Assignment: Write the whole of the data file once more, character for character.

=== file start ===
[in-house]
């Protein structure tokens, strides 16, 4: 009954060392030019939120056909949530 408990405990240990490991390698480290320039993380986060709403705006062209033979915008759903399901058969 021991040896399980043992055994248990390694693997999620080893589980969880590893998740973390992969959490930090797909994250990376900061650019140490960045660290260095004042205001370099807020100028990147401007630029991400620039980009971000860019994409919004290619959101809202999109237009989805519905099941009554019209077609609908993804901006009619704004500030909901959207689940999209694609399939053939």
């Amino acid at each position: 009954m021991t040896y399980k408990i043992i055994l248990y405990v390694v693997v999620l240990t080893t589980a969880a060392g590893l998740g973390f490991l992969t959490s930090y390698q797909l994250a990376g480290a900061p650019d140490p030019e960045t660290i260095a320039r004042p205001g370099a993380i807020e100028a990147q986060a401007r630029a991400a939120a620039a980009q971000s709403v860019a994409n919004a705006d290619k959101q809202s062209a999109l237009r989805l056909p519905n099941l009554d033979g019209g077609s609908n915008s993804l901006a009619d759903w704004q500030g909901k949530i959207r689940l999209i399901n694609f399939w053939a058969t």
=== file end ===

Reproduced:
[in-house]
């Protein structure tokens, strides 16, 4: 009954060392030019939120056909949530 408990405990240990490991390698480290320039993380986060709403705006062209033979915008759903399901058969 021991040896399980043992055994248990390694693997999620080893589980969880590893998740973390992969959490930090797909994250990376900061650019140490960045660290260095004042205001370099807020100028990147401007630029991400620039980009971000860019994409919004290619959101809202999109237009989805519905099941009554019209077609609908993804901006009619704004500030909901959207689940999209694609399939053939």
């Amino acid at each position: 009954m021991t040896y399980k408990i043992i055994l248990y405990v390694v693997v999620l240990t080893t589980a969880a060392g590893l998740g973390f490991l992969t959490s930090y390698q797909l994250a990376g480290a900061p650019d140490p030019e960045t660290i260095a320039r004042p205001g370099a993380i807020e100028a990147q986060a401007r630029a991400a939120a620039a980009q971000s709403v860019a994409n919004a705006d290619k959101q809202s062209a999109l237009r989805l056909p519905n099941l009554d033979g019209g077609s609908n915008s993804l901006a009619d759903w704004q500030g909901k949530i959207r689940l999209i399901n694609f399939w053939a058969t």